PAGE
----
The big surprise this year, and it may not be a bright spot for some people, is the headlining spot by the Dave Matthews Band, who already have an enormous commercial following. Do you feel that was a risky choice in terms of keeping the festival roots oriented?

Well, I don’t do the programming based on like “is Dave Matthews Band too popular?” The Dave Matthews Band is a great band and great live show and to be honest with you that’s how we choose a band to be out there and they pull off a great live show. Whether I personally go home and listen to the Dave Matthews Band, I can go home after the show and say, “you know what you guys are great.” Every time that they play they give it their all and it’s a great show. And so I do believe that the Dave Matthews Band belongs at Bonnaroo and I think they encompass the spirit of the event. And again, when you have 90,000 people at the event, there are going to be acts that you aren’t that into. But when you get complaints that there is so much music, then go see something else or go check it out and you’ll be surprised.

Do you ever get unreasonable demands from certain acts to play at Bonnaroo. Obviously playing the festival is a huge marketing tool.

We want bands to do well and be successful, but at the end of the day, sure there is a lot of pressure to play the festival, but we have to make the right choices for the festival and present acts that fit what we are trying to do and what our fans are going to want. So we are saying no a lot, probably more than we say yes, but we have to keep the integrity of what we are trying to do with the festival. Fortunately there are so many great artists out there that there is a lot to choose from. And we’re fortunate that a lot of people want to play our event.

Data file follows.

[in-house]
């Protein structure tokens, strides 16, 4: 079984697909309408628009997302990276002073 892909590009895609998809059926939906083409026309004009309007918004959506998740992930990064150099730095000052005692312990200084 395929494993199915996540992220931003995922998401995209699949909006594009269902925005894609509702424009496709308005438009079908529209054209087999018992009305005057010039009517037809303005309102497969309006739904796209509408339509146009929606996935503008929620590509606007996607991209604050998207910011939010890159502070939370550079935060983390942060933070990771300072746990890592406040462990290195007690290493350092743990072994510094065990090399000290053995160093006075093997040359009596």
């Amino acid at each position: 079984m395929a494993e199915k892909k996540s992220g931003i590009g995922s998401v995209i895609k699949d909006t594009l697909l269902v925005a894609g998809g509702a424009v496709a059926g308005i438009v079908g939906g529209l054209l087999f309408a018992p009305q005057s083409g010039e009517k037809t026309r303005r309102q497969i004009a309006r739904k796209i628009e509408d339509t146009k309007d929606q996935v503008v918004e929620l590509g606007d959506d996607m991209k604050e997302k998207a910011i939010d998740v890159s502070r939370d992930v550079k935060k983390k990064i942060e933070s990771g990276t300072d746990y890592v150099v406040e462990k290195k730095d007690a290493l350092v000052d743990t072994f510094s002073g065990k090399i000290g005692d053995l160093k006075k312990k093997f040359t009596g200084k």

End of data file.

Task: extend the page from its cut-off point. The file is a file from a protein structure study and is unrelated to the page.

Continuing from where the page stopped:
Has that been a conscious decision to keep things where they are, and not expand the Bonnaroo name too rapidly?

I think Bonnaroo in my opinion means more than just an event in Tennessee. I think it stands for community. I say that with, I don’t think we’re going to franchise Bonnaroo, but I think there is a lot of room for growth, and look, us as company we’re going to do other things. Whether it be a tour or another event, but it’s not going to be Bonnaroo. But will it have some of the same principles that we brought to Bonnaroo: great booking, reasonable prices for an amazing experience. All those things, do I think that can be brought on the road? Do I think that can be brought to another part of the country? Yeah, but it’s still different than what Bonnaroo is. You’re not going to see Bonnaroo North, Bonnaroo South, Bonnaroo East, Bonnaroo West, but I think you will see a tour and you will see other events.